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  • 1 month later...

Just wanted to update you a bit after all your help and advice, well...........................

 

We haven't had a bite in the whole of december! We invested in some tangle toys and they must be THE best invention I've come across ever! myself and the little one's key person have one to hand at all times and when we see her getting agitated we give it to her, she either fiddles with it or chews on it and since using it there have been no incidents and she has really calmed down :o

 

We have also been doing the postcards that I mentioned earlier, one has on it "I made people happy today by...." and the other one has "I found it difficult today........" we put a little sticker on the happy one for each kind/well mannered etc thing that is done and if she doesn't have anything on the difficult postcard then she also gets a bigger sticker when she goes home.

 

It has really worked well and really helped staff relax - especially myself and her key person. I'm not saying the problem is cured forever but it's working at the moment which is a good start xD

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  • 1 month later...

Hi everyone, I have been looking at this thread with interest as we have a new situation with a girl of three who has just joined our brand new setting (opened 3rd Jan). Due to current small numbers, we have all ages together at most times, especially mealtimes. She has excellent language skills, but undeveloped self-care skills and finds it hard to sit still for any length of time. Last week, on her second settle in session she bit a fifteen month old child on the cheek with apparently no provocation. When the child screamed, the girl smiled broadly and admitted having bitten. Obviously we went through the usual motions explaining to her, but all she did was smile. This seemed to gratify her :o She also pushes with a smile on her face and then owns up voluntarily with a look of pleasure. She then says, I'm X again now, so I will be good. She refers to the pet name for her unborn sibling doing the not so nice things. This looks like a bit of a challenge!

 

I am planning to implement the postcard procedure and have now drawn up a biting policy.

 

Much advice in this thread has been really helpful - thanks everyone!

 

Lesley

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  • 4 months later...

We had a biting incident today, a child bit another one three times, the last hard enough to leave a very angry mark, even after a good twenty minutes with a cold bottle of milk held against it. Reaction from mums? Biters mum laughed, little girls mum said 'don't tell me who it was or I'll be tempted to drop kick him'. Sounds like tomorrow is going to be a lovely day! Spare me from the parents!!!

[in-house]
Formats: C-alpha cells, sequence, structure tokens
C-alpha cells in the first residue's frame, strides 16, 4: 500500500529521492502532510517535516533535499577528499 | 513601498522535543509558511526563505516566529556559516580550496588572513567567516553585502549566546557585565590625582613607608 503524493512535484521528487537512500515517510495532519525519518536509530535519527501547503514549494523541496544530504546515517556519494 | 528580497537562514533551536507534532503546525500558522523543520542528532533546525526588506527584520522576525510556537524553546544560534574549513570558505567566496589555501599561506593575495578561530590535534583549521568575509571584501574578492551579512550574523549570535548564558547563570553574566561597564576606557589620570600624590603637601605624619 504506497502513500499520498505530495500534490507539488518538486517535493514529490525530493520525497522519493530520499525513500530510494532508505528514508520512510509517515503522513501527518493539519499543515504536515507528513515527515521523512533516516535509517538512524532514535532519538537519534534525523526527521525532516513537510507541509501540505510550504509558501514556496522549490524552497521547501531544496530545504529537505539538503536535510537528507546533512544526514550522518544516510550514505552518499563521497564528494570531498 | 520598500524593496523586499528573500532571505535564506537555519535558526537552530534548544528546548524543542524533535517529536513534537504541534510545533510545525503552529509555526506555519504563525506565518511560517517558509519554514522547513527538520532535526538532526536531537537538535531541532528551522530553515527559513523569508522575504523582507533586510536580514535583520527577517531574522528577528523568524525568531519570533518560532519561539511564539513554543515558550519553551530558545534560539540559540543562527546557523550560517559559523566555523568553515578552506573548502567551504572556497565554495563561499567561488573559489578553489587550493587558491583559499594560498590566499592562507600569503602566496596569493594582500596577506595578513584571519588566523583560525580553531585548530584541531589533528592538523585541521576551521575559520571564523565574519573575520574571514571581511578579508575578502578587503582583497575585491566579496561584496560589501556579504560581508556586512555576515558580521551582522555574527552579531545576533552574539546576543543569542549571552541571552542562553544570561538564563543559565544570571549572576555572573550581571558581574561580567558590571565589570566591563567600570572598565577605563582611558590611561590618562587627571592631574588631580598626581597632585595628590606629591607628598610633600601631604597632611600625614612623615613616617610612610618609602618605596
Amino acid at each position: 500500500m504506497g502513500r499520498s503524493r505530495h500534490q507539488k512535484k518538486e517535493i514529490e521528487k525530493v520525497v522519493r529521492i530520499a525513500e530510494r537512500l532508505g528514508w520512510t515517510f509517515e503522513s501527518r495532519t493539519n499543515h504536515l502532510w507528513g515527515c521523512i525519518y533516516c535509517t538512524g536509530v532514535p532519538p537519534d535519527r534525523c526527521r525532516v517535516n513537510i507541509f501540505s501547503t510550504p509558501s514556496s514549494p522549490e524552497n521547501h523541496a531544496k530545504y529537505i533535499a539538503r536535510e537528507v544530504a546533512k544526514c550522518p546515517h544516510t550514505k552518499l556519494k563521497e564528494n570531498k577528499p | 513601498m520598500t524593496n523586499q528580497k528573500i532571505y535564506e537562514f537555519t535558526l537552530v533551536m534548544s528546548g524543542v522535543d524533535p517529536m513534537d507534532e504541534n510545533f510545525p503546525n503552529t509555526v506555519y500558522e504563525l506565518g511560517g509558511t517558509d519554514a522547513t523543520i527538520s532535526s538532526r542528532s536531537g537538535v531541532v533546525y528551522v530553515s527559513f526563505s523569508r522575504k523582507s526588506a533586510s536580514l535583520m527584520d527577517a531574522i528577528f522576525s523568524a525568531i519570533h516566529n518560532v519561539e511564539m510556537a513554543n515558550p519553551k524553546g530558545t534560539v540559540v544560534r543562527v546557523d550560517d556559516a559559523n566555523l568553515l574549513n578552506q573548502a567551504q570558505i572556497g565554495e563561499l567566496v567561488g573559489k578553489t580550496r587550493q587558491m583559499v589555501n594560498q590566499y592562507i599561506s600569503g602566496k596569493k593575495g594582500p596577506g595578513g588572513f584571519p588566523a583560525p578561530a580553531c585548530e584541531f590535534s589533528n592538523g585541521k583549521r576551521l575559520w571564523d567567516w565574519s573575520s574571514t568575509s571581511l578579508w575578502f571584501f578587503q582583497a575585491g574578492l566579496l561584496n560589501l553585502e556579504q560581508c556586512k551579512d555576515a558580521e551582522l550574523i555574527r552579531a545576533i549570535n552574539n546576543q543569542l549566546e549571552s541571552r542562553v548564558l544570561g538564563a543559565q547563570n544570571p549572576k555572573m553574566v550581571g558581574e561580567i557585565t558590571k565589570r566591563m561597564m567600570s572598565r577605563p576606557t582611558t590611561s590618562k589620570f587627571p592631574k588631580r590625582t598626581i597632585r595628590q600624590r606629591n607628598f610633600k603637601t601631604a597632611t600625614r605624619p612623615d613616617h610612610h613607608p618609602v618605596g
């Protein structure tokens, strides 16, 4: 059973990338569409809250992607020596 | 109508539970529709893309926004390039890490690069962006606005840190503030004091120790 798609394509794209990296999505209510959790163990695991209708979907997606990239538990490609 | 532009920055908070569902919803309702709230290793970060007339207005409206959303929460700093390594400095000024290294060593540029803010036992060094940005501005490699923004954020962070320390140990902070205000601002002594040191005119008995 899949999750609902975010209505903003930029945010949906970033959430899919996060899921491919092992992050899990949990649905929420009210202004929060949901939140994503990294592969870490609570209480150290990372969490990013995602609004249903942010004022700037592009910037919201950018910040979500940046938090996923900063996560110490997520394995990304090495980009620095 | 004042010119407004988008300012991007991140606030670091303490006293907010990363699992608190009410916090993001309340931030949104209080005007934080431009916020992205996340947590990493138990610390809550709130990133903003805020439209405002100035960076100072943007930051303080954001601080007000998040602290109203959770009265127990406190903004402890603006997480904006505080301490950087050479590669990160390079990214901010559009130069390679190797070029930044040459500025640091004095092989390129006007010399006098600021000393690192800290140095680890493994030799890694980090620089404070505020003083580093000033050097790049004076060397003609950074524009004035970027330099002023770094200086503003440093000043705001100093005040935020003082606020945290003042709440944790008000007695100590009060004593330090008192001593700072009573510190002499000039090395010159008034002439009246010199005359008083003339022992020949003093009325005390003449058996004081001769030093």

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Oh Cait how horrible for the little girl on the receiving end. As for the not so helpful comment from the biters mum, is this the first time he has done this at your setting, has mum indicated he does this outside of your provision.

Lets hope this was a really bad day, but if it does continue i think i would say to mum how would she feel if her son was on the receiving end if she continues to find it highly amusing. Do you think she was embarassed by his behaviour. Secondly for the mum whose child was hurt i can empathise with how upsetting this must be for her, even though i don't suggest drop kicking him either. :o

I would be thinking about a staff member shadowing and observing the biters play, including whether anything seems to trigger this reaction so you can support him too.

As for the little girl i would also suggest some one on one too, so that she feels secure and supported and the parent can see that you have taken it seriously.

Lets hope tomorrow brings a better day. :1b

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Yes, thanks Fredbear. His Mum says 'he only does it when provoked' but as on this occasion he'd taken the little girl's slipper off her, and reacted when when tried to take it back, I think 'provoked' possibly isn't the word I'd use.

The little girl enjoyed a lot of one to one - and sweeties etc and not having to tidy up at the end of the day! She was fine. I'll be spending a good deal of time with her again tomorrow. I really have this on my mind though.